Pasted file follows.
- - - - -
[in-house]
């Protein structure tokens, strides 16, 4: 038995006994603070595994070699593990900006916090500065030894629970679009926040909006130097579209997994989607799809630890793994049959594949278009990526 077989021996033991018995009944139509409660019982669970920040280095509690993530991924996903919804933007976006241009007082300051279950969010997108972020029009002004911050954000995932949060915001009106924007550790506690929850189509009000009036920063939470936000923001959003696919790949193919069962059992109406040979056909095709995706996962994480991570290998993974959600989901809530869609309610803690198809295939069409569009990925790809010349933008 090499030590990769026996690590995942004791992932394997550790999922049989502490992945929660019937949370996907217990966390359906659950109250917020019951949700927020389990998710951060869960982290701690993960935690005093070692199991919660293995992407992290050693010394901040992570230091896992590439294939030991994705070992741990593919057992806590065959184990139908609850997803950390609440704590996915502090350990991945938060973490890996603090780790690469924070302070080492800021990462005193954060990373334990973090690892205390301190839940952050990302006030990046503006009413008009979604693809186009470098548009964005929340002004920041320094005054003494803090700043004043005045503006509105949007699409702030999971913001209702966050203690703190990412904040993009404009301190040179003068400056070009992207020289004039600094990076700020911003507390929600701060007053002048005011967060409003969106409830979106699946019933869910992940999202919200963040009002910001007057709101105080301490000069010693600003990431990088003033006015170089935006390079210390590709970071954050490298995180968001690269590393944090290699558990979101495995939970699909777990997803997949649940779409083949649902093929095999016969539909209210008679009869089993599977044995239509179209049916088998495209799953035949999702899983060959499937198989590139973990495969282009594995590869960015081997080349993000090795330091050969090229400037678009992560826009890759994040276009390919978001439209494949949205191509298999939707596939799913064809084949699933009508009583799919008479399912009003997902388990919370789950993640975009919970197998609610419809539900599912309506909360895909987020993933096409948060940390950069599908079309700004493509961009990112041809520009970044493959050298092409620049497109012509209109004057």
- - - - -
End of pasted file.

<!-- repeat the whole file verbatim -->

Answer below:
[in-house]
């Protein structure tokens, strides 16, 4: 038995006994603070595994070699593990900006916090500065030894629970679009926040909006130097579209997994989607799809630890793994049959594949278009990526 077989021996033991018995009944139509409660019982669970920040280095509690993530991924996903919804933007976006241009007082300051279950969010997108972020029009002004911050954000995932949060915001009106924007550790506690929850189509009000009036920063939470936000923001959003696919790949193919069962059992109406040979056909095709995706996962994480991570290998993974959600989901809530869609309610803690198809295939069409569009990925790809010349933008 090499030590990769026996690590995942004791992932394997550790999922049989502490992945929660019937949370996907217990966390359906659950109250917020019951949700927020389990998710951060869960982290701690993960935690005093070692199991919660293995992407992290050693010394901040992570230091896992590439294939030991994705070992741990593919057992806590065959184990139908609850997803950390609440704590996915502090350990991945938060973490890996603090780790690469924070302070080492800021990462005193954060990373334990973090690892205390301190839940952050990302006030990046503006009413008009979604693809186009470098548009964005929340002004920041320094005054003494803090700043004043005045503006509105949007699409702030999971913001209702966050203690703190990412904040993009404009301190040179003068400056070009992207020289004039600094990076700020911003507390929600701060007053002048005011967060409003969106409830979106699946019933869910992940999202919200963040009002910001007057709101105080301490000069010693600003990431990088003033006015170089935006390079210390590709970071954050490298995180968001690269590393944090290699558990979101495995939970699909777990997803997949649940779409083949649902093929095999016969539909209210008679009869089993599977044995239509179209049916088998495209799953035949999702899983060959499937198989590139973990495969282009594995590869960015081997080349993000090795330091050969090229400037678009992560826009890759994040276009390919978001439209494949949205191509298999939707596939799913064809084949699933009508009583799919008479399912009003997902388990919370789950993640975009919970197998609610419809539900599912309506909360895909987020993933096409948060940390950069599908079309700004493509961009990112041809520009970044493959050298092409620049497109012509209109004057």